When a faculty member develops a policy, it is usually with the most noble of intentions. However, the policy sometimes has unintended consequences. Let’s review those that I mentioned.

 

The “three strikes” policy has a few permutations. Sometimes the policy will state three “unexcused” absences, with no description of what an excused absence actually is. This is sometimes intentional and leaves students with the impression that as long as they tell you ahead of time, it’s “excused”. Some faculty ask for some kind of documentation for the absence. After all, medical/dental/psychological/legal professionals generally work a 9:00 – 5:00 day. In the case of a family death, I’ve seen faculty ask for death certificate copies or newspaper obits. In a few horrifying instances faculty have asked for the phone number of the medical professional or institution so they can “check”. Here’s my advice, stay away, far, far, away, from asking for this type of documentation. This is HIPPA territory. I even checked with one of our university legal eagles. The bottom line – health and wellness issues are the third rail of “excused absences”. Do not touch. Yes, students may be…ummmm…obfuscating, but, it simply isn’t worth the possible angst it will cause you. And frankly, I don’t think I’m smart enough to decide if a sick child or an extra shift at work is a good excuse or not.

 

Attaching in-class behavior with attendance is truly confusing. Some policies take off attendance points if a cell phone rings, if a student is texting, or if a student comes in late, as well as a standard deduction for absences. What message is being sent by mixing up in-class behavior with attending class? That these activities are the same? And are they? And worse, how much valuable teaching/learning time is wasted with taking role and ticking points off a roster as transgressions occur. You are a discipline expert. Do you really want to document behavior instead of discussing viral replication?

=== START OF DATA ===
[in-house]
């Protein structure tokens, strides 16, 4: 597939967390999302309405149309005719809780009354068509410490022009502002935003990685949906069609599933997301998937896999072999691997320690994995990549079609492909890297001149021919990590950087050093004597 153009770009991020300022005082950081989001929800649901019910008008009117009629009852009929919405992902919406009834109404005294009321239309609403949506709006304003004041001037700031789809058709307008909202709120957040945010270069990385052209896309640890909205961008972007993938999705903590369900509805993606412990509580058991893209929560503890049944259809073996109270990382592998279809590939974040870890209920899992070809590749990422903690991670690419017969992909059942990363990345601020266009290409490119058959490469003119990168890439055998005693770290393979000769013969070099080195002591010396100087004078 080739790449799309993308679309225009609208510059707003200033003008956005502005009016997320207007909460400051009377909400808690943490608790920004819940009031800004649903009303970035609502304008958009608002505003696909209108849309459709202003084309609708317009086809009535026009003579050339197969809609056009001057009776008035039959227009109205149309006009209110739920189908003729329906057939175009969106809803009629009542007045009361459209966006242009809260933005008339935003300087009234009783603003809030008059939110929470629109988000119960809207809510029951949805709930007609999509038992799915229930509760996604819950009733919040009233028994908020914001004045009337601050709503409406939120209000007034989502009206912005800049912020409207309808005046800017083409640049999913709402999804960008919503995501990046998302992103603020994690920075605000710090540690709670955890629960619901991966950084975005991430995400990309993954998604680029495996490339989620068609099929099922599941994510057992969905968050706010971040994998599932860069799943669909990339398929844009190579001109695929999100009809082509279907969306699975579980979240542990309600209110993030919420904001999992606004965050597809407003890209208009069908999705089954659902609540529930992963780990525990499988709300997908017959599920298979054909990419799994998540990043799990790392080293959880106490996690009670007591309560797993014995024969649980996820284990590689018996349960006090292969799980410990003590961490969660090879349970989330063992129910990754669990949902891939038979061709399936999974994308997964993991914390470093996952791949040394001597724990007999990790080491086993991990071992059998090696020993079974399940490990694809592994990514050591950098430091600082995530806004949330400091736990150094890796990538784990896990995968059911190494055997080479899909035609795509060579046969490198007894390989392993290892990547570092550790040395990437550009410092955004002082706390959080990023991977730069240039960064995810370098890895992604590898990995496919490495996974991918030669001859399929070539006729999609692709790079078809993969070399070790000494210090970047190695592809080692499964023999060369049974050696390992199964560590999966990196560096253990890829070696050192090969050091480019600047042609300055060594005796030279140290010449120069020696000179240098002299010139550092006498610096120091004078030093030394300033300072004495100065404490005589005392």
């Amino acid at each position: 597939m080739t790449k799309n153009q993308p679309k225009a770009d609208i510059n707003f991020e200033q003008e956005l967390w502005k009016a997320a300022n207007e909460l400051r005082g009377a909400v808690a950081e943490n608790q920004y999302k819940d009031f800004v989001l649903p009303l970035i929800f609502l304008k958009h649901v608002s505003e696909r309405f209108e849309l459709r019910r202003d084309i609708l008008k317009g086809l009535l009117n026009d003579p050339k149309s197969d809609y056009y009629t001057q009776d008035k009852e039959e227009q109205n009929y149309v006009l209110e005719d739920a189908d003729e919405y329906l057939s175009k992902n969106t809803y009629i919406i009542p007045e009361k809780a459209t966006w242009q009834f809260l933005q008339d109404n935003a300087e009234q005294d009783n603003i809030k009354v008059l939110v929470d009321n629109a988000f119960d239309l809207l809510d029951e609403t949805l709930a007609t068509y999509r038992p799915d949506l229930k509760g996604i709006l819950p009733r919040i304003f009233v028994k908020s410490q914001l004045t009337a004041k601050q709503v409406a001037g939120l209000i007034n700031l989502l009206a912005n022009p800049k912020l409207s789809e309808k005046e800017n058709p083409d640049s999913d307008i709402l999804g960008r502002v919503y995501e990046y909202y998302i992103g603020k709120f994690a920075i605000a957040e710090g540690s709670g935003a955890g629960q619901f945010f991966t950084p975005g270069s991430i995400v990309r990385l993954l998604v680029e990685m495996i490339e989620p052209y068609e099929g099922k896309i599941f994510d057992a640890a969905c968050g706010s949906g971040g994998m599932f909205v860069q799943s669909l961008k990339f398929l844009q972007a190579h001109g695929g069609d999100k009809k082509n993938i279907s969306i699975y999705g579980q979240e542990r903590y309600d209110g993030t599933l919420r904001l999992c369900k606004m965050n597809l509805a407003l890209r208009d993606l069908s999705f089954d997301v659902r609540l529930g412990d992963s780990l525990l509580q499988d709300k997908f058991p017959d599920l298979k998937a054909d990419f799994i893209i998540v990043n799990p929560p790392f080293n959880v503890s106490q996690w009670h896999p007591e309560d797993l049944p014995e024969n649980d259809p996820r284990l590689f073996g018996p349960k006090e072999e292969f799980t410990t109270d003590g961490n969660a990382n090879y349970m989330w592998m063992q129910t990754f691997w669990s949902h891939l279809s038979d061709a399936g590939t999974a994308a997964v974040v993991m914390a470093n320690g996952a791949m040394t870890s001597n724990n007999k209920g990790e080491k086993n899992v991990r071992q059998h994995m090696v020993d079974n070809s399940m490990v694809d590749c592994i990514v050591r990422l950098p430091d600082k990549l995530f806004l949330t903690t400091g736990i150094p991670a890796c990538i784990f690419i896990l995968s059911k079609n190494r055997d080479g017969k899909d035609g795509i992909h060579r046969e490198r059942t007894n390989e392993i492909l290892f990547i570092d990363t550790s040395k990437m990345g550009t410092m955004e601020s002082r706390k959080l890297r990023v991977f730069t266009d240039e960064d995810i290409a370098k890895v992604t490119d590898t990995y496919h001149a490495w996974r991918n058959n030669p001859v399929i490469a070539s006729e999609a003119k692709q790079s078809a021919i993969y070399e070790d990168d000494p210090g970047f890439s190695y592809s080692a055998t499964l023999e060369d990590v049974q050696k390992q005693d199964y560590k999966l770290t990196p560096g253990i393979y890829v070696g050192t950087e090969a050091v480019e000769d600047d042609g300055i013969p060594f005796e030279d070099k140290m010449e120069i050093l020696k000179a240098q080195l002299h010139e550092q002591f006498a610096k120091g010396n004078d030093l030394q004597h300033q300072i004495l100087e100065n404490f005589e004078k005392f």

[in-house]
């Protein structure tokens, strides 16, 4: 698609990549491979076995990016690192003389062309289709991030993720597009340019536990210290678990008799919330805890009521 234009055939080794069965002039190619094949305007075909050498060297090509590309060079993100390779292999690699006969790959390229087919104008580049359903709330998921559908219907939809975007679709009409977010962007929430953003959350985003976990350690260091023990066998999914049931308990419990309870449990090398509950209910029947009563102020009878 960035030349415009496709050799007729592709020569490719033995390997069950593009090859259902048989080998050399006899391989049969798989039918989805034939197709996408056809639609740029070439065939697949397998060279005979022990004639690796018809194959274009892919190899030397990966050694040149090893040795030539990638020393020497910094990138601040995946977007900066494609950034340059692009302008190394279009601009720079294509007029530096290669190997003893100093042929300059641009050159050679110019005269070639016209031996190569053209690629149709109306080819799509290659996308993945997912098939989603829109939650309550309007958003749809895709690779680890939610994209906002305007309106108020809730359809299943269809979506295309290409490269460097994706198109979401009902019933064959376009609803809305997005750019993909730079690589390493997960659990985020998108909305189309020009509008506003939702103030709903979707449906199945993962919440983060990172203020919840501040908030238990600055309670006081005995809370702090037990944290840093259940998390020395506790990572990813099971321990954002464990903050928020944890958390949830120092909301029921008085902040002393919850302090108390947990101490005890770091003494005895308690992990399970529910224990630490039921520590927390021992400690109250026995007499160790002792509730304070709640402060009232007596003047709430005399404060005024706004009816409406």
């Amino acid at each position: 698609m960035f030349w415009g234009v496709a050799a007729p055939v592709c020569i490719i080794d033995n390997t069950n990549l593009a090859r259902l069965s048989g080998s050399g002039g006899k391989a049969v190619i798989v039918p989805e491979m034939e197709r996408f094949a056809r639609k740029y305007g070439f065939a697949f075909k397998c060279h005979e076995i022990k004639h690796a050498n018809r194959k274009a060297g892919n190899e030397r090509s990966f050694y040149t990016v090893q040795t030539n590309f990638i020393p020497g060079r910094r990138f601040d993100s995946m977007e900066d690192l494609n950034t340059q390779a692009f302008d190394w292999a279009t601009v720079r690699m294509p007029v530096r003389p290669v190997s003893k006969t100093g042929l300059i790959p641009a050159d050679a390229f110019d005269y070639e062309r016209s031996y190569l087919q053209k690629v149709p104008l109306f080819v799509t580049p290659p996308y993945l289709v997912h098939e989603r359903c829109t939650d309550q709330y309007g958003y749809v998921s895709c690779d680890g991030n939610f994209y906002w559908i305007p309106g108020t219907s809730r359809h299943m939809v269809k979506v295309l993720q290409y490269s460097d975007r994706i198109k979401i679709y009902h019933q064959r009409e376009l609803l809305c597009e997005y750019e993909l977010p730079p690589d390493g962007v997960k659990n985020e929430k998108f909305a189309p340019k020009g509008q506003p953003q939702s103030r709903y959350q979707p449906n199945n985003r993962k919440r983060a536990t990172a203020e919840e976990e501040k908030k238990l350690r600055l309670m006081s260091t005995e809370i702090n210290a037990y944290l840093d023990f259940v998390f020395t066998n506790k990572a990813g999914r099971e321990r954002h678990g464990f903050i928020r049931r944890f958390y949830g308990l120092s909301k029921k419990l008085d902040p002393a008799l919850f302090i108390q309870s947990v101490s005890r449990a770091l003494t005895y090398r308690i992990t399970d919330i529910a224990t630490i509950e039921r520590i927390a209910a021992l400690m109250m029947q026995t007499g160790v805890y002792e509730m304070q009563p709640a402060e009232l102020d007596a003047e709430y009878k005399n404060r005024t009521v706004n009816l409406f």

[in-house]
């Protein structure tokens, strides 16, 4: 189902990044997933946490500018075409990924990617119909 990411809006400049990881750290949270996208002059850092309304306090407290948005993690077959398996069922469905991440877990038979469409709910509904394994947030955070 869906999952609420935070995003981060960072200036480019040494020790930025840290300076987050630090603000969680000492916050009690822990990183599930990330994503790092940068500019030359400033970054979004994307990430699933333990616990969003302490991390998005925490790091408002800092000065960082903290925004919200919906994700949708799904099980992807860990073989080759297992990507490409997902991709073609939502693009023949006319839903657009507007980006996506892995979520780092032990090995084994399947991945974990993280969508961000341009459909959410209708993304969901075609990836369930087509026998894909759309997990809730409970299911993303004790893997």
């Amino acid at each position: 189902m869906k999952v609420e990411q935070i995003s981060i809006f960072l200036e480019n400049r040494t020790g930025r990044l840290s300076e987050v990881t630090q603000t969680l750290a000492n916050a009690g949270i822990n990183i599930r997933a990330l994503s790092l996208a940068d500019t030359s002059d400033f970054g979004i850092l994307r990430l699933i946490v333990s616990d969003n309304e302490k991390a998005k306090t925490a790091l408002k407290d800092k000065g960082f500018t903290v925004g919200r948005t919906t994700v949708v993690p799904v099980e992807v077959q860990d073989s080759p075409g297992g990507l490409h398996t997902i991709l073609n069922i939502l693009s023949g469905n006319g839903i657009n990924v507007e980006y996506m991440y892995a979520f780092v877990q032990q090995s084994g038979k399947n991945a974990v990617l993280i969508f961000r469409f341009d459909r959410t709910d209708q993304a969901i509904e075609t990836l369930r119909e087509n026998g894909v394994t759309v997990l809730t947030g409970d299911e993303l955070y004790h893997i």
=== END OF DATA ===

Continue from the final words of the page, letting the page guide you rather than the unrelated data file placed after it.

The third policy substitutes a “fanny in a seat” for actual in class work, and the students know it. If there is actual work required, no matter what it is, and the student is a no-show, he/she will lose those points for the day. They are thus automatically penalized for not attending. They are also not practicing what you have decided that they needed to learn for the day and will probably suffer the consequences on a future test or assignment.

 

An attendance policy is certainly discipline and course dependent. A studio course, or a limited meeting course, will certainly have different requirements. But, no matter what path one chooses it is in everyone’s best interests to describe your policy as clearly as possible. This is no place for grey areas or fuzzy math. Also think about how the actual mechanics of the policy will affect your teaching. The following is an example of a clear participation policy, with the bonus of rewarding attendance.